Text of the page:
I am alone tonight, as my husband is enjoying a richly-deserved poker game with friends. He came home early and was the dutiful daddy, helping me to get Carter fed and put to bed, to unload today and get ready for tomorrow, to make sure I was content before taking off into the night.
So I putter about in my little kitchen, snacking on hummus and broccoli, making mango puree for my son while Cat Stevens warbles plaintively from iTunes, and I feel at peace. And in the sweet calm of this solitary evening, my thoughts wander back to a night many years ago, to a soft summer evening following my high school graduation, when a couple of dear friends and I lay in the grass of the plaza in my small town. There was nothing to do and nowhere to go, and as we stared up at the immense night sky blanketed with thick white stars it suddenly seemed that everything was possible, and the magnitude of it sent a current through the three of us. We could go anywhere and be anything. We could have reached up and plucked a star from the sky.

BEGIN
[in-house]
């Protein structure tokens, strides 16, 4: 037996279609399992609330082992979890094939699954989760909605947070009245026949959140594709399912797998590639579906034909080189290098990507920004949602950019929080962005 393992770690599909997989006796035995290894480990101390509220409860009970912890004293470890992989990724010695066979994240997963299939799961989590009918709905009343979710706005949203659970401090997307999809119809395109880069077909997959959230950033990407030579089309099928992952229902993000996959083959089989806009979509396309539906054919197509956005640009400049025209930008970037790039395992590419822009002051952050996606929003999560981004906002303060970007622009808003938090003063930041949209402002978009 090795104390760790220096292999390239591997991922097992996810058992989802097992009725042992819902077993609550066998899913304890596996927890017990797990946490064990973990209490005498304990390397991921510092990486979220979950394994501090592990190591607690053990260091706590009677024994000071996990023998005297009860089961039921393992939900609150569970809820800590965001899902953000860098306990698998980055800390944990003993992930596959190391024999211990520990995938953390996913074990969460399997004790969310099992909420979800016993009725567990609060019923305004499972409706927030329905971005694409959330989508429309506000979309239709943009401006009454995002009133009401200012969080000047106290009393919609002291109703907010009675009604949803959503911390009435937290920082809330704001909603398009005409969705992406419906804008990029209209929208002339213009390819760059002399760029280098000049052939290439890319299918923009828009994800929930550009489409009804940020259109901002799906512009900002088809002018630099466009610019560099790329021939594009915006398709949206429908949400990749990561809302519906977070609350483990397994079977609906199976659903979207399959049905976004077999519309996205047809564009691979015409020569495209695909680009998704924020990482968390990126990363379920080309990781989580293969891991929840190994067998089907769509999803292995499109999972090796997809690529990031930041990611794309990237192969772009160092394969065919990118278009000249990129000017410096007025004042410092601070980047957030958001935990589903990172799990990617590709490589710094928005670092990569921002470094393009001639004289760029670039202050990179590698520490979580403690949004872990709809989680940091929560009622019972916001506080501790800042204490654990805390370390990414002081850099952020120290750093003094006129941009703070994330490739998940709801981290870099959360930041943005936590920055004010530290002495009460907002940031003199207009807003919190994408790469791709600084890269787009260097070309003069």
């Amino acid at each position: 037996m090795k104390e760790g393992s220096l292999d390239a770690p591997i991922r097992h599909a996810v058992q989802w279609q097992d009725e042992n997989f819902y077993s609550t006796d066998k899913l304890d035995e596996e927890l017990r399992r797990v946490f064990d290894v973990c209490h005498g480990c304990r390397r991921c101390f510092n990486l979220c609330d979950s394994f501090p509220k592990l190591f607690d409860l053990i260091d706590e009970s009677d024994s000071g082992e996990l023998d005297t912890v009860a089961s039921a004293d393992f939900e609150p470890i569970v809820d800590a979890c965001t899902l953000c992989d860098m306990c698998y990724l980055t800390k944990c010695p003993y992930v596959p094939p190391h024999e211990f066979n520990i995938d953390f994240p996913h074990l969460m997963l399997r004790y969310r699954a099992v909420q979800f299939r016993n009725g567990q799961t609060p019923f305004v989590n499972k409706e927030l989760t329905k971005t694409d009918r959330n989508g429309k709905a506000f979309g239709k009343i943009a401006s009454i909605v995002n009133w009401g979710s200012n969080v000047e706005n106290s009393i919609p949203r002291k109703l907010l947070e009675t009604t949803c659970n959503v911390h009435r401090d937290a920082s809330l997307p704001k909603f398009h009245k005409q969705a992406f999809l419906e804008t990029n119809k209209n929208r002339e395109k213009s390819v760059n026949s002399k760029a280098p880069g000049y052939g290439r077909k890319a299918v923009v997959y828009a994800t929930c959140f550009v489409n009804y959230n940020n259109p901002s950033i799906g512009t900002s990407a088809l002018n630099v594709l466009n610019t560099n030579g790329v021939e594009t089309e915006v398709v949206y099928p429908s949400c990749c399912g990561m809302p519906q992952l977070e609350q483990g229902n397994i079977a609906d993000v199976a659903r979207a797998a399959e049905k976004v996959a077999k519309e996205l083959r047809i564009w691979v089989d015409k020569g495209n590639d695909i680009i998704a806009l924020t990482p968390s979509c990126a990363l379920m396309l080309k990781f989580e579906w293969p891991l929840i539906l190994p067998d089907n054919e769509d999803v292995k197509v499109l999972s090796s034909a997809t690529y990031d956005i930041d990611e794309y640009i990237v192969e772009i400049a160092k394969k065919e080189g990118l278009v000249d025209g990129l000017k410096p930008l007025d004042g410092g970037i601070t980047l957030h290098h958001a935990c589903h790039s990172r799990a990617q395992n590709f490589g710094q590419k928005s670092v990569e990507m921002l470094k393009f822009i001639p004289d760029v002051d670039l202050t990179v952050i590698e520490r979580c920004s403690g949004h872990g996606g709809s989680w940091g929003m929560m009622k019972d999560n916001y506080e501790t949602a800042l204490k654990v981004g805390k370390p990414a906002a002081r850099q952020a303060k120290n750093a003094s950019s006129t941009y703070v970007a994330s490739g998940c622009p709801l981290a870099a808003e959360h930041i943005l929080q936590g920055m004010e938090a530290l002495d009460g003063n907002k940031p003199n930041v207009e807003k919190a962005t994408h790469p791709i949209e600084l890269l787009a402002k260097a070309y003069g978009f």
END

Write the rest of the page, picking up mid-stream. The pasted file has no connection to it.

That was almost thirteen years ago, and back then my dreams were occupied by fantasies of fame and glory. A family was the furthest thing from my mind. Tonight I putter in my kitchen, preparing baby food and nibbling on vegetables, listening to the smooth thumping of the white noise machine's heartbeat that means that my baby is fast asleep, and I shake my head in awe at how different my life has turned out from those teenage visions of grandeur. And I smile to myself and think that John Lennon was right, that life is what happens to you while you're busy making other plans.
And if you're very lucky, sometimes the life that happens is more grand and wondrous than anything you could have imagined.